Wetland Video Clips
CWPPRA - Rebuilding Coastal Louisiana
What is CWPPRA? Learn about saving coastal Louisiana through the Coastal Wetlands Planning Protection and Restoration Act.
Marsh Creation - Step by Step
efforts to save Marsh Island in south central coastal Louisiana
Coastal Louisiana: Impacts of Hurricanes on Salt Marsh and Mangrove Wetlands
This video describes research conducted by Dr. Karen McKee, USGS Research Ecologist,
and her university partners, Dr. Irv Mendelssohn (Louisiana State University) and
Dr. Mark Hester (University of Louisiana at Lafayette). They are studying the effects
of hurricanes on marsh and mangrove wetlands in the Mississippi River Delta, which
contains over 40% of the U.S. wetlands in the lower 48 states. Although hurricanes
can have devastating effects on human communities, they may provide nourishing sediment
to subsiding wetlands. This video describes an investigation to determine how much
storm sediment from Hurricane Gustav (2008) was deposited in marsh and mangrove
stands and if these different types of vegetation influence sediment capture. McKee
and colleagues carried out their research by helicopter, which is the only way to
sample the vast wetlands in coastal Louisiana. The results of their investigation
will lead to a better understanding of how hurricanes may benefit coastal wetlands.
For more information visit Coastal Louisiana:
Impacts of Hurricanes on Salt Marsh and Mangrove Wetlands at USGS.
McKee, K.L., 2010, Coastal Louisiana: impacts of hurricanes on salt marsh and mangrove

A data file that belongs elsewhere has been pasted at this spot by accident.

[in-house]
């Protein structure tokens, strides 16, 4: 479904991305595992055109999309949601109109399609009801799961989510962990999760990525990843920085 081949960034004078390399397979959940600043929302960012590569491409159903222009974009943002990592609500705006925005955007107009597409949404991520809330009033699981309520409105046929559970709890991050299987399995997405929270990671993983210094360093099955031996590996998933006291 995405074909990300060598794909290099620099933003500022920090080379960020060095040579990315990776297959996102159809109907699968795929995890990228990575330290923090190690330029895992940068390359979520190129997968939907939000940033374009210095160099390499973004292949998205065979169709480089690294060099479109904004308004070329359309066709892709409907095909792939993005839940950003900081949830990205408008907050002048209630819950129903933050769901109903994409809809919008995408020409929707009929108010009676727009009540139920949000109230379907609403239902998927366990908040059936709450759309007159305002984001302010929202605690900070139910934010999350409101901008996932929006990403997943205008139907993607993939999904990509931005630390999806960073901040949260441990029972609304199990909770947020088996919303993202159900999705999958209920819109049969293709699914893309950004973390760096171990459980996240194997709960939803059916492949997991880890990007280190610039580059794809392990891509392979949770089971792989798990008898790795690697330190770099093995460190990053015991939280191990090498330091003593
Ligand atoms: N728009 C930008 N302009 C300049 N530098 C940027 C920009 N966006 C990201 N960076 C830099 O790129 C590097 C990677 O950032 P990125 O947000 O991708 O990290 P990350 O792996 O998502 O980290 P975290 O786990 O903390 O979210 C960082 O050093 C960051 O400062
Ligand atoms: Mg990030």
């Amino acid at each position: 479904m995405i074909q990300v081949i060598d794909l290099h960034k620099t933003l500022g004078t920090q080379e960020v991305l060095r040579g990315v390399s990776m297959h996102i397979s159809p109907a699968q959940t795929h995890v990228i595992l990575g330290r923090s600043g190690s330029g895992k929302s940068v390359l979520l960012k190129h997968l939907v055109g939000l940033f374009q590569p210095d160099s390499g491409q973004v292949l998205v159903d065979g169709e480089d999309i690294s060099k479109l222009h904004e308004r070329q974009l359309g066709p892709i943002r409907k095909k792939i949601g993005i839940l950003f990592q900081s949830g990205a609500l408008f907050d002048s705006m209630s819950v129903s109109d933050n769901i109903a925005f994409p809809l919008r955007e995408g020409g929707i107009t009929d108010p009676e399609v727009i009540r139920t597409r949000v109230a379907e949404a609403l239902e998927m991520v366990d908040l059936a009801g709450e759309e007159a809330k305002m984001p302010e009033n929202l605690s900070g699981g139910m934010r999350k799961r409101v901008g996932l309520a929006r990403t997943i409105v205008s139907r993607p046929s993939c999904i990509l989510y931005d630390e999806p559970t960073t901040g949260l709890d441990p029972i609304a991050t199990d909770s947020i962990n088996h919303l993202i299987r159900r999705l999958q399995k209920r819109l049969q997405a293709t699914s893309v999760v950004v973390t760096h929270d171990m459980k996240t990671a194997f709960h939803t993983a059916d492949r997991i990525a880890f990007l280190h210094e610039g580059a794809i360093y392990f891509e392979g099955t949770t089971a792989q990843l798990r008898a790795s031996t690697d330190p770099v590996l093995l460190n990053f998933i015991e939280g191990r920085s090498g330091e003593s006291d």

wetlands [video]: U.S. Geological Survey.
Effects of Sea-Level Rise on Coastal Wetlands in the Mississippi Delta
This video describes research being conducted by Dr. Karen McKee, USGS Research
Ecologist, and her university partner, Dr. Julia Cherry. Their goal is to better
understand the effects of sea-level rise and other global change factors on coastal
wetlands in the Mississippi River Delta. This region contains over 40% of the U.S.
wetlands in the lower 48 states These wetlands support commercial fisheries, provide
habitat for waterfowl and wildlife, and act as storm buffers, protecting several
important ports and cities such as New Orleans McKee and Cherry are conducting field
and greenhouse experiments to quantify how plant productivity contributes organic
matter to vertical soil building, which helps to counterbalance sea-level rise.
They are also investigating how elevated concentrations of carbon dioxide in the
atmosphere may stimulate plant production and help marshes build vertically and
avoid submergence. Their research is contributing to a better understanding of how
coastal wetlands persist in the face of changing sea levels and how they may respond
in the future.
For more information visit Effects of Sea-Level
Rise on Coastal Wetlands in the Mississippi Delta at USGS.
McKee, K.L., 2010, Effects of sea-level rise on coastal wetlands in the Mississippi
River Delta [video]: U.S. Geological Survey.